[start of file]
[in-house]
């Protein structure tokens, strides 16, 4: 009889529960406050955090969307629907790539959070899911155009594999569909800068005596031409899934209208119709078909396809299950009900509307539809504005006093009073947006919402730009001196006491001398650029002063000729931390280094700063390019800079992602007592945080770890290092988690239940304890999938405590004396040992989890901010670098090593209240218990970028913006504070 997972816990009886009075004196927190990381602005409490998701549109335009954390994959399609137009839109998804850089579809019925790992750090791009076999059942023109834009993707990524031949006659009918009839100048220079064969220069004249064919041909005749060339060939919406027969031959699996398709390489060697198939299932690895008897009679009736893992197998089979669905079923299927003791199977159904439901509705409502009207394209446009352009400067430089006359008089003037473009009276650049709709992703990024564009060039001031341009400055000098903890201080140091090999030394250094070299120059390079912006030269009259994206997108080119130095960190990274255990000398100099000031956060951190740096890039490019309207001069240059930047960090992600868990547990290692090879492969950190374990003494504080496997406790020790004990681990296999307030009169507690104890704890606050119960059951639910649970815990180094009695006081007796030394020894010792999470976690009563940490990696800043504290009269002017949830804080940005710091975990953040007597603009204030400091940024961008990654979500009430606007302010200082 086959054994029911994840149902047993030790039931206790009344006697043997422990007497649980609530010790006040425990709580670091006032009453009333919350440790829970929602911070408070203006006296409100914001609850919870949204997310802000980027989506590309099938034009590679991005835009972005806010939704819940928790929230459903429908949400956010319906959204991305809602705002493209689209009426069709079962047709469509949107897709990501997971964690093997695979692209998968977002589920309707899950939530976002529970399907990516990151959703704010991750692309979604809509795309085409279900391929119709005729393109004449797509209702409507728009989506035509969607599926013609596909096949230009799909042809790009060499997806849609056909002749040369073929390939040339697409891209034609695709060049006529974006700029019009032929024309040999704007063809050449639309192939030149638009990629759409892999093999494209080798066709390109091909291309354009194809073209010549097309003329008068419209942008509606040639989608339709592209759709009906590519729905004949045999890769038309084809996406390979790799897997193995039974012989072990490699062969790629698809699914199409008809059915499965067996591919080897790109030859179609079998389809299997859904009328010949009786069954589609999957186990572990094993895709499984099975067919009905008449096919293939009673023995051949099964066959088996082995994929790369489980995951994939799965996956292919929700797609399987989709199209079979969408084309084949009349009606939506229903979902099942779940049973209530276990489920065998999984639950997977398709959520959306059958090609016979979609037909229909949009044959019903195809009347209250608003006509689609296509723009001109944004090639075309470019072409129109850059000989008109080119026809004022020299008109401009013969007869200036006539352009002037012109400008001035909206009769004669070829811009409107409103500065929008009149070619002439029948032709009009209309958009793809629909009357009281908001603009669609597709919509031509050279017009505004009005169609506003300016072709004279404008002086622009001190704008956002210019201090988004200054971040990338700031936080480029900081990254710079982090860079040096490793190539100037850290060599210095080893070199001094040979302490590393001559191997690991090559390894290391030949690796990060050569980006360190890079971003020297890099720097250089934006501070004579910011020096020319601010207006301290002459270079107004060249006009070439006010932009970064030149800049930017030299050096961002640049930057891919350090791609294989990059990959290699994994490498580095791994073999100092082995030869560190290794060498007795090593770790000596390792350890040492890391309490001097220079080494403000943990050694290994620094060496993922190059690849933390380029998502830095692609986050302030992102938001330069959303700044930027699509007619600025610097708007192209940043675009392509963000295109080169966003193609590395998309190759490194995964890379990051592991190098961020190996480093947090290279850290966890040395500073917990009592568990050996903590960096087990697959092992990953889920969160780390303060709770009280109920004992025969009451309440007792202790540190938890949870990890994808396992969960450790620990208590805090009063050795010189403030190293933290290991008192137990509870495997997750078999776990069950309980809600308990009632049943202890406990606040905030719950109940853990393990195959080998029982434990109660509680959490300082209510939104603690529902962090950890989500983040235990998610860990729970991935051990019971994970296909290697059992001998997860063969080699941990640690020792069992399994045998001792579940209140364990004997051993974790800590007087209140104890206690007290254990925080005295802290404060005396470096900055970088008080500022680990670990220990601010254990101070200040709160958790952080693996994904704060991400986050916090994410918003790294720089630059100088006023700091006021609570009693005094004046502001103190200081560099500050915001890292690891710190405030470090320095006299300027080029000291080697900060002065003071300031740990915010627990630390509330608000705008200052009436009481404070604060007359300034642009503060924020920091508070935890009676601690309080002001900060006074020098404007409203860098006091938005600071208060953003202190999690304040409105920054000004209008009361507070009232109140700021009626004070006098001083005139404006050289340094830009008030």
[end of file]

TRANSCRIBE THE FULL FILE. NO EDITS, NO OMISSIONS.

[in-house]
């Protein structure tokens, strides 16, 4: 009889529960406050955090969307629907790539959070899911155009594999569909800068005596031409899934209208119709078909396809299950009900509307539809504005006093009073947006919402730009001196006491001398650029002063000729931390280094700063390019800079992602007592945080770890290092988690239940304890999938405590004396040992989890901010670098090593209240218990970028913006504070 997972816990009886009075004196927190990381602005409490998701549109335009954390994959399609137009839109998804850089579809019925790992750090791009076999059942023109834009993707990524031949006659009918009839100048220079064969220069004249064919041909005749060339060939919406027969031959699996398709390489060697198939299932690895008897009679009736893992197998089979669905079923299927003791199977159904439901509705409502009207394209446009352009400067430089006359008089003037473009009276650049709709992703990024564009060039001031341009400055000098903890201080140091090999030394250094070299120059390079912006030269009259994206997108080119130095960190990274255990000398100099000031956060951190740096890039490019309207001069240059930047960090992600868990547990290692090879492969950190374990003494504080496997406790020790004990681990296999307030009169507690104890704890606050119960059951639910649970815990180094009695006081007796030394020894010792999470976690009563940490990696800043504290009269002017949830804080940005710091975990953040007597603009204030400091940024961008990654979500009430606007302010200082 086959054994029911994840149902047993030790039931206790009344006697043997422990007497649980609530010790006040425990709580670091006032009453009333919350440790829970929602911070408070203006006296409100914001609850919870949204997310802000980027989506590309099938034009590679991005835009972005806010939704819940928790929230459903429908949400956010319906959204991305809602705002493209689209009426069709079962047709469509949107897709990501997971964690093997695979692209998968977002589920309707899950939530976002529970399907990516990151959703704010991750692309979604809509795309085409279900391929119709005729393109004449797509209702409507728009989506035509969607599926013609596909096949230009799909042809790009060499997806849609056909002749040369073929390939040339697409891209034609695709060049006529974006700029019009032929024309040999704007063809050449639309192939030149638009990629759409892999093999494209080798066709390109091909291309354009194809073209010549097309003329008068419209942008509606040639989608339709592209759709009906590519729905004949045999890769038309084809996406390979790799897997193995039974012989072990490699062969790629698809699914199409008809059915499965067996591919080897790109030859179609079998389809299997859904009328010949009786069954589609999957186990572990094993895709499984099975067919009905008449096919293939009673023995051949099964066959088996082995994929790369489980995951994939799965996956292919929700797609399987989709199209079979969408084309084949009349009606939506229903979902099942779940049973209530276990489920065998999984639950997977398709959520959306059958090609016979979609037909229909949009044959019903195809009347209250608003006509689609296509723009001109944004090639075309470019072409129109850059000989008109080119026809004022020299008109401009013969007869200036006539352009002037012109400008001035909206009769004669070829811009409107409103500065929008009149070619002439029948032709009009209309958009793809629909009357009281908001603009669609597709919509031509050279017009505004009005169609506003300016072709004279404008002086622009001190704008956002210019201090988004200054971040990338700031936080480029900081990254710079982090860079040096490793190539100037850290060599210095080893070199001094040979302490590393001559191997690991090559390894290391030949690796990060050569980006360190890079971003020297890099720097250089934006501070004579910011020096020319601010207006301290002459270079107004060249006009070439006010932009970064030149800049930017030299050096961002640049930057891919350090791609294989990059990959290699994994490498580095791994073999100092082995030869560190290794060498007795090593770790000596390792350890040492890391309490001097220079080494403000943990050694290994620094060496993922190059690849933390380029998502830095692609986050302030992102938001330069959303700044930027699509007619600025610097708007192209940043675009392509963000295109080169966003193609590395998309190759490194995964890379990051592991190098961020190996480093947090290279850290966890040395500073917990009592568990050996903590960096087990697959092992990953889920969160780390303060709770009280109920004992025969009451309440007792202790540190938890949870990890994808396992969960450790620990208590805090009063050795010189403030190293933290290991008192137990509870495997997750078999776990069950309980809600308990009632049943202890406990606040905030719950109940853990393990195959080998029982434990109660509680959490300082209510939104603690529902962090950890989500983040235990998610860990729970991935051990019971994970296909290697059992001998997860063969080699941990640690020792069992399994045998001792579940209140364990004997051993974790800590007087209140104890206690007290254990925080005295802290404060005396470096900055970088008080500022680990670990220990601010254990101070200040709160958790952080693996994904704060991400986050916090994410918003790294720089630059100088006023700091006021609570009693005094004046502001103190200081560099500050915001890292690891710190405030470090320095006299300027080029000291080697900060002065003071300031740990915010627990630390509330608000705008200052009436009481404070604060007359300034642009503060924020920091508070935890009676601690309080002001900060006074020098404007409203860098006091938005600071208060953003202190999690304040409105920054000004209008009361507070009232109140700021009626004070006098001083005139404006050289340094830009008030």